Aristotle once said: “This is why it would not seem open to a man to disown his father (though a father may disown his son); being in debt, he should repay, but there is nothing by doing which a son will have done the equivalent of what he has received, so that he is always in debt.”
Who knew something stated in 350 BC would have such staying power over two thousand years later? It is hard to tell whether there continues to be credence in these “wise” words once uttered by Aristotle. Is an adult child really forever indebted to his father (or mother)? What for exactly? Is it wise to subscribe to a value statement made when family meant something completely different, when lack of transportation kept parents and children side by side for a lifetime, and when most children thought they would fall off the edge of a flat world if they veered too far from home?
The answers to these questions, if asked to some courts, particularly in South Dakota and (especially) Pennsylvania, are as outdated as the maps depicting the once formidable flat earth. This is because the statutes used to enforce this debt, referred to as filial support statutes, are products of a different time themselves . . .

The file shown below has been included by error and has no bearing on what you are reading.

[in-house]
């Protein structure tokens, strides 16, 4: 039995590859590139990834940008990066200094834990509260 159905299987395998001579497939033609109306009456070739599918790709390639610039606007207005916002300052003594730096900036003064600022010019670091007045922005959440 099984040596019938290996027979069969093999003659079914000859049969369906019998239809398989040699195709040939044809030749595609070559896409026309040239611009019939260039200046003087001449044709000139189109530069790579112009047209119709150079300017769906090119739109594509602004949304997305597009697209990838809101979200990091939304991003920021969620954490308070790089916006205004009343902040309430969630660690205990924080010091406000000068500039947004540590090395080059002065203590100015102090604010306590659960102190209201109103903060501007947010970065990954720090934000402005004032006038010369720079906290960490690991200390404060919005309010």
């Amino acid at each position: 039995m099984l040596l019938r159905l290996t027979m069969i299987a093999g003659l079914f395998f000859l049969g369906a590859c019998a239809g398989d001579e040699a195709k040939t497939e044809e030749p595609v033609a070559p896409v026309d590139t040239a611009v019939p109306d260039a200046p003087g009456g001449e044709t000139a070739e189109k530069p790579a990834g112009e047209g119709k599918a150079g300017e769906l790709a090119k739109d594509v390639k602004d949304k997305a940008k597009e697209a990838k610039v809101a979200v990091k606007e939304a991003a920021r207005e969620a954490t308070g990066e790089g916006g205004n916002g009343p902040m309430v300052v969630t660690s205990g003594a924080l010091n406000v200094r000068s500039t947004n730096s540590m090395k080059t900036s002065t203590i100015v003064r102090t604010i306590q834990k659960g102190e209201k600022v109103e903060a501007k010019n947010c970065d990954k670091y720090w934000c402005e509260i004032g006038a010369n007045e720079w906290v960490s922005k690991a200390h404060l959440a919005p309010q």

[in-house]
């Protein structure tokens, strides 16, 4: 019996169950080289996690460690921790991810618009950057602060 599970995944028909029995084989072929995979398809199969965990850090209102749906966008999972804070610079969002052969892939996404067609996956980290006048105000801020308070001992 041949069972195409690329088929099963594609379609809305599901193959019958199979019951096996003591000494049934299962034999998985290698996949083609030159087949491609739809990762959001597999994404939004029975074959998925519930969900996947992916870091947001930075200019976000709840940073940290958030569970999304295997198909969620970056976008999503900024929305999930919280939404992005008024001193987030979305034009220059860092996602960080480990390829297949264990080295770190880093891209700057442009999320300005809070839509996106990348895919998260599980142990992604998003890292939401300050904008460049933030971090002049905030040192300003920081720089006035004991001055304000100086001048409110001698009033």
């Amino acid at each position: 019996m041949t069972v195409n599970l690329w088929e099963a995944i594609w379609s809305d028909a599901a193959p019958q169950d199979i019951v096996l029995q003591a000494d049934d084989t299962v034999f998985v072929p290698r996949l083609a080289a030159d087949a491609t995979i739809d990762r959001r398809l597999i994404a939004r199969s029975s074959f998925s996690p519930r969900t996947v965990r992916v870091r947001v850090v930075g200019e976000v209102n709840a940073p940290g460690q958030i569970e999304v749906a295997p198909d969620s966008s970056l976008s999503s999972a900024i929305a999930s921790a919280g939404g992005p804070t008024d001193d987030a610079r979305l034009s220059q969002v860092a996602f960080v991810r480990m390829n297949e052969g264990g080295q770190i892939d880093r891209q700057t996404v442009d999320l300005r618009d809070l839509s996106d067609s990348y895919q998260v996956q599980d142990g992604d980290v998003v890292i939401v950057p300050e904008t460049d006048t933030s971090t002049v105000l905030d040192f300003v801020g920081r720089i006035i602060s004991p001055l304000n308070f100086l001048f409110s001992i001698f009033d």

[Today] States are beginning to tighten their public assistance budgets, in turn leading them back to the remnants of this country’s colonial past. Instead of relying on the government for support, the indigent elderly (as well as nursing homes, hospitals, and the like) are looking to adult children to foot the bill. Questions remain, however, about the correct way of going about this—are these statutes suited for the present time? What protection do we want to provide families, and how should legislatures account for changes within the family? How can these statutes be amended to provide a crutch to struggling public benefit systems yet not overburden innocent adult children? This Comment addresses all of these questions.